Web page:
The pump features several modes of operation. Reciprocal or parallel mode enables the two pumping mechanisms to run independently, in the same or opposite directions. A proportional mode allows different flow rates and syringe diameters to be set for each syringe holder. The autostop mode terminates operation when a limit switch is activated. Continuous-run mode reverses direction at the flip of a limit switch. The pump has high-pressure capabilities, and includes TTL and RS-232 connections.
High-precision pistons and valves from Ceramaret S.A. are manufactured in-house to ensure product integrity.
Ceramics Used to Make Valves, Pump Components
Ceramic materials such as high-purity alumina and tetragonal zirconia polycrystals (TZP) are used to make valves and other components. Ceramaret S.A. (Bôle, Switzerland) produces high-precision pistons, valves, and other custom-made parts. The components can be used in high-pressure pumps, pipettes, and dispensers. Hot isostatic pressing treatment is available on request for zirconia pistons. Surface finishes are polished to better than 1 µin.
Parts are available in standard sizes or can be made to customer specifications. All parts are made in-house to guarantee material quality during all stages of production. Applications include high-pressure pumps for analytical instruments and micropumping devices for the medical industry. The company is certified to ISO 2001:2000 and ISO 14001:2004 standards.
Sealing Feature on Valves Decreases Leakage
A maker of valves uses a flexible seal for positive leakage control of liquid or gas. Kepner Products Co. (Villa Park, IL) offers flow and pressure control valves with its flexible seal seat design. The seat design combines metal-to-metal and O-ring seal contact. The components'O-ring is securely retained at the seat, rather than on the poppet, protecting it from the destructive abrading and blasting effect of the flow. The seal closes around scratches, dents, and other irregularities. It is designed to prevent any leakage past the seat. A variety of O-ring seal elastomers are offered for system compatibility. The flexible seal seat is available on check, relief, shuttle, and pilot-operated check valves.
George Fischer Inc. offers diaphragm valves that are made of chemically inert materials.
Controlling the Flow with Diaphragm and Proportional Valves
Diaphragm valves can be used for precise flow control. George Fischer Inc. (Tustin, CA) provides compact, lightweight diaphragm valves in chemically inert, abrasion-resistant beta polypropylene and Sygef PVDF. The Types 314-319 diaphragm valves are available in manual, pneumatically actuated, and high-temperature-resistant configurations. A zero-static option is also offered. The Diastar pneumatically actuated diaphragm valve series provides regulation and control for neutral or aggressive media in chemical- and water-treatment applications. The company's diaphragm valves come with metric spigot, butt-fusion, flanged, or bead-and-crevice-free ends.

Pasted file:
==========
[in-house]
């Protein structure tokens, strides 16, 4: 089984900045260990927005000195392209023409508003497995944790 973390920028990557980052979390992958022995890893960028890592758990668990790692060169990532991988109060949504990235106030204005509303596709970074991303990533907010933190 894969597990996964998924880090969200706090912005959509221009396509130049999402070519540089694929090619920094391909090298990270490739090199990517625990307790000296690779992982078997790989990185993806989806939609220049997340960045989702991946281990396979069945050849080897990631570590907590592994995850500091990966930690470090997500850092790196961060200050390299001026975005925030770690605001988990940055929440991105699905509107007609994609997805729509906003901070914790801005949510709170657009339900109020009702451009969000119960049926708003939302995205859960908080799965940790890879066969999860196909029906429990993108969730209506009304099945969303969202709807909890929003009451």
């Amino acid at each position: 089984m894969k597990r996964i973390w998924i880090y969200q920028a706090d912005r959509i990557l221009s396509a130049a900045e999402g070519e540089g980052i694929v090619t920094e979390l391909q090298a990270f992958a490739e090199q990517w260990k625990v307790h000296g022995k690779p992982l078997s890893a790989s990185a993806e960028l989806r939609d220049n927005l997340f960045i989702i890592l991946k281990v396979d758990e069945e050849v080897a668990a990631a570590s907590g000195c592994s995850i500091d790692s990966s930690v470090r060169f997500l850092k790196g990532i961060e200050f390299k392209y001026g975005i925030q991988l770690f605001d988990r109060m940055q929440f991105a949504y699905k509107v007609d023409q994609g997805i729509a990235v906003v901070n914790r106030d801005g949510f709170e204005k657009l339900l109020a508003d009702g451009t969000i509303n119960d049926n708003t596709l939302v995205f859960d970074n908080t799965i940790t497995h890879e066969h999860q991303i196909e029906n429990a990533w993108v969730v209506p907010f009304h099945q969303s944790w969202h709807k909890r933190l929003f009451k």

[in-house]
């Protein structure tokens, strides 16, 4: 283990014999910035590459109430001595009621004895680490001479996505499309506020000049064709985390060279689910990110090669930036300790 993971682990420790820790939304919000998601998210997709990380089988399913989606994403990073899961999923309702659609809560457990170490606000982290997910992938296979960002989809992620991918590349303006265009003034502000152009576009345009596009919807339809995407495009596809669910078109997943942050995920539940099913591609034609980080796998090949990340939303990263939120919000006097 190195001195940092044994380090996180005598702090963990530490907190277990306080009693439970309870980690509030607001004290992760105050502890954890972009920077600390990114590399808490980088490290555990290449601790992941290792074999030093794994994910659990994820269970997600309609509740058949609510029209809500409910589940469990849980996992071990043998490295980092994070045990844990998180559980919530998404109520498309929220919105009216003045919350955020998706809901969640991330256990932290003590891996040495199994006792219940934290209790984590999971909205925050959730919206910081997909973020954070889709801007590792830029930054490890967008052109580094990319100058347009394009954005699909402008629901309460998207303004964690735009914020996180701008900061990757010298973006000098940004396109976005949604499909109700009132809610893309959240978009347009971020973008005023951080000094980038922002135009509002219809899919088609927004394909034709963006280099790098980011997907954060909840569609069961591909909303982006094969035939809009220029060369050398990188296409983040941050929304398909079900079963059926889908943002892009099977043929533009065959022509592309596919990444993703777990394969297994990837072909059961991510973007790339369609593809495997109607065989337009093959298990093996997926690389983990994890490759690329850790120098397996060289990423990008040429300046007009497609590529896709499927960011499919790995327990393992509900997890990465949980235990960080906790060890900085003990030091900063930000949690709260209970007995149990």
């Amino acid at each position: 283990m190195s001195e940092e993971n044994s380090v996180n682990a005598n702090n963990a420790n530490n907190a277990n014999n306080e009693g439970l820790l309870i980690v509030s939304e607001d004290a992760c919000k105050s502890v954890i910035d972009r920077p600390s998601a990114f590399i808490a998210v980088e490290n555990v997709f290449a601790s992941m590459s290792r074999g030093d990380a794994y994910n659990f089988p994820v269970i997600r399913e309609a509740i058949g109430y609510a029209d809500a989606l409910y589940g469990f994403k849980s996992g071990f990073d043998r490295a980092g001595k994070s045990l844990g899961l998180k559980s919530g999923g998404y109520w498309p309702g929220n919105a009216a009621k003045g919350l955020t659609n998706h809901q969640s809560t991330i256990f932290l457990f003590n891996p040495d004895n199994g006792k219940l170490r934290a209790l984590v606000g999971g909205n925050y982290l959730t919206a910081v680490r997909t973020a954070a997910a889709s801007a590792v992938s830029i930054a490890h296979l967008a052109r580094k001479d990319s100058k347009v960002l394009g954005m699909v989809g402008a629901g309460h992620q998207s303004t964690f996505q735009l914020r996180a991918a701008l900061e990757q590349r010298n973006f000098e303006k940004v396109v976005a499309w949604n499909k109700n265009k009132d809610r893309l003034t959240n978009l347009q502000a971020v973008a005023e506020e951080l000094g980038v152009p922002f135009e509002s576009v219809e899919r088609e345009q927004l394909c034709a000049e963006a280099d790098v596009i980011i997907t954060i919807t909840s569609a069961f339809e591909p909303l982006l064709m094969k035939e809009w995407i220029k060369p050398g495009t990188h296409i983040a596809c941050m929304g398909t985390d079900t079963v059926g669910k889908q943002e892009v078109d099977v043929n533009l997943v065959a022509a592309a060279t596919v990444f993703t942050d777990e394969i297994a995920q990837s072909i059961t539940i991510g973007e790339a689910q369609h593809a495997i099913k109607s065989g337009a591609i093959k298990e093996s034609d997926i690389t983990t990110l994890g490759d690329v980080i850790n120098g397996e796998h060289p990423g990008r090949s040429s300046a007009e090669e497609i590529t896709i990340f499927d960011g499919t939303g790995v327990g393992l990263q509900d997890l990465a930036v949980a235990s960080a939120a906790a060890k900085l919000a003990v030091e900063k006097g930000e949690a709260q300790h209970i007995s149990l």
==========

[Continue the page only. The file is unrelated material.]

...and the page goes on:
A proportional valve offers increased flow rates in a small package. Parker Hannifin, Pneutronics Div. (Hollis, NH) has introduced the HFPro valve as part of its line of MDPro proportional valves. Using the same 15 × 15 × 45-mm body as the MDPro, the HFPro offers flow up to ~ 45 L/min at 25 psi, a 20-L/min increase over the next smaller orifice in the product line. The increased flow capability enables a single valve to be used where two were previously required, saving space and power consumption.
The valve features both 5-mm ID barbed and face-seal manifold bodies. Three standard control voltage ranges of 0-5, 0-12, and 0-24 V dc are offered. The unit consumes less than 3 W while continuously regulating full flow at maximum ambient temperatures of 50°C. Additional features include wire-leaded electrical termination, an FKM elastomer seal, and a 35-million life cycle rating.
The valve is suitable for respiratory therapy medical devices and high-flow gas control applications.
Copyright ©2006 Medical Product Manufacturing News
You May Also Like